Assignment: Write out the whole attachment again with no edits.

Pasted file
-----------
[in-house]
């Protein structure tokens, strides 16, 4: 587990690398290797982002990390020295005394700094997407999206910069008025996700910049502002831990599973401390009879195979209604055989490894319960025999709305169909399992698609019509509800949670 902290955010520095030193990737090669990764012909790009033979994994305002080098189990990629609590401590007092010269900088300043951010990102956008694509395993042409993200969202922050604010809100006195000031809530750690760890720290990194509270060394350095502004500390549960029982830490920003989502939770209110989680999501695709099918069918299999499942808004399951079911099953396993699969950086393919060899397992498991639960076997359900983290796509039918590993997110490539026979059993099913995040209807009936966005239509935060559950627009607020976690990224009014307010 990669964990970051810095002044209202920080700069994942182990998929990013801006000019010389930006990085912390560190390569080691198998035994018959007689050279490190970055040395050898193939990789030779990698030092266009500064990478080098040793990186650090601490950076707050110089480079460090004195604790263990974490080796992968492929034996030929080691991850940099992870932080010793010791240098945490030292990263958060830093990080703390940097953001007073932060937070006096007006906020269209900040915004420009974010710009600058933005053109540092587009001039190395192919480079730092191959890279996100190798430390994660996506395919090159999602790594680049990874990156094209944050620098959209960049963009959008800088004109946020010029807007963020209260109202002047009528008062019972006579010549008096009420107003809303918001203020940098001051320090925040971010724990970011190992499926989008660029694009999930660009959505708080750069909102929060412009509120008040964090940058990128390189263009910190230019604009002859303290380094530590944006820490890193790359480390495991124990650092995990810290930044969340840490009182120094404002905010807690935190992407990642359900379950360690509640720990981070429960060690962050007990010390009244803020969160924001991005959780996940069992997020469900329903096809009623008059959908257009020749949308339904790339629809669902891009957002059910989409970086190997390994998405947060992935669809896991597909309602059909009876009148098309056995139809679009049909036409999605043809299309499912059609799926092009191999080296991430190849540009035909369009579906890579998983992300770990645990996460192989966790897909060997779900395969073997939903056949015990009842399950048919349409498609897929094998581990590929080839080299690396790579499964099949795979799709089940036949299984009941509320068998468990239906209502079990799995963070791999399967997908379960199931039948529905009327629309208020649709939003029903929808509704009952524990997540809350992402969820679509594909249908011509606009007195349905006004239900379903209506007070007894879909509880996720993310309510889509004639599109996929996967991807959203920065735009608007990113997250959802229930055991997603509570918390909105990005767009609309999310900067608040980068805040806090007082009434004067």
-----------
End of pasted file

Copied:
[in-house]
């Protein structure tokens, strides 16, 4: 587990690398290797982002990390020295005394700094997407999206910069008025996700910049502002831990599973401390009879195979209604055989490894319960025999709305169909399992698609019509509800949670 902290955010520095030193990737090669990764012909790009033979994994305002080098189990990629609590401590007092010269900088300043951010990102956008694509395993042409993200969202922050604010809100006195000031809530750690760890720290990194509270060394350095502004500390549960029982830490920003989502939770209110989680999501695709099918069918299999499942808004399951079911099953396993699969950086393919060899397992498991639960076997359900983290796509039918590993997110490539026979059993099913995040209807009936966005239509935060559950627009607020976690990224009014307010 990669964990970051810095002044209202920080700069994942182990998929990013801006000019010389930006990085912390560190390569080691198998035994018959007689050279490190970055040395050898193939990789030779990698030092266009500064990478080098040793990186650090601490950076707050110089480079460090004195604790263990974490080796992968492929034996030929080691991850940099992870932080010793010791240098945490030292990263958060830093990080703390940097953001007073932060937070006096007006906020269209900040915004420009974010710009600058933005053109540092587009001039190395192919480079730092191959890279996100190798430390994660996506395919090159999602790594680049990874990156094209944050620098959209960049963009959008800088004109946020010029807007963020209260109202002047009528008062019972006579010549008096009420107003809303918001203020940098001051320090925040971010724990970011190992499926989008660029694009999930660009959505708080750069909102929060412009509120008040964090940058990128390189263009910190230019604009002859303290380094530590944006820490890193790359480390495991124990650092995990810290930044969340840490009182120094404002905010807690935190992407990642359900379950360690509640720990981070429960060690962050007990010390009244803020969160924001991005959780996940069992997020469900329903096809009623008059959908257009020749949308339904790339629809669902891009957002059910989409970086190997390994998405947060992935669809896991597909309602059909009876009148098309056995139809679009049909036409999605043809299309499912059609799926092009191999080296991430190849540009035909369009579906890579998983992300770990645990996460192989966790897909060997779900395969073997939903056949015990009842399950048919349409498609897929094998581990590929080839080299690396790579499964099949795979799709089940036949299984009941509320068998468990239906209502079990799995963070791999399967997908379960199931039948529905009327629309208020649709939003029903929808509704009952524990997540809350992402969820679509594909249908011509606009007195349905006004239900379903209506007070007894879909509880996720993310309510889509004639599109996929996967991807959203920065735009608007990113997250959802229930055991997603509570918390909105990005767009609309999310900067608040980068805040806090007082009434004067």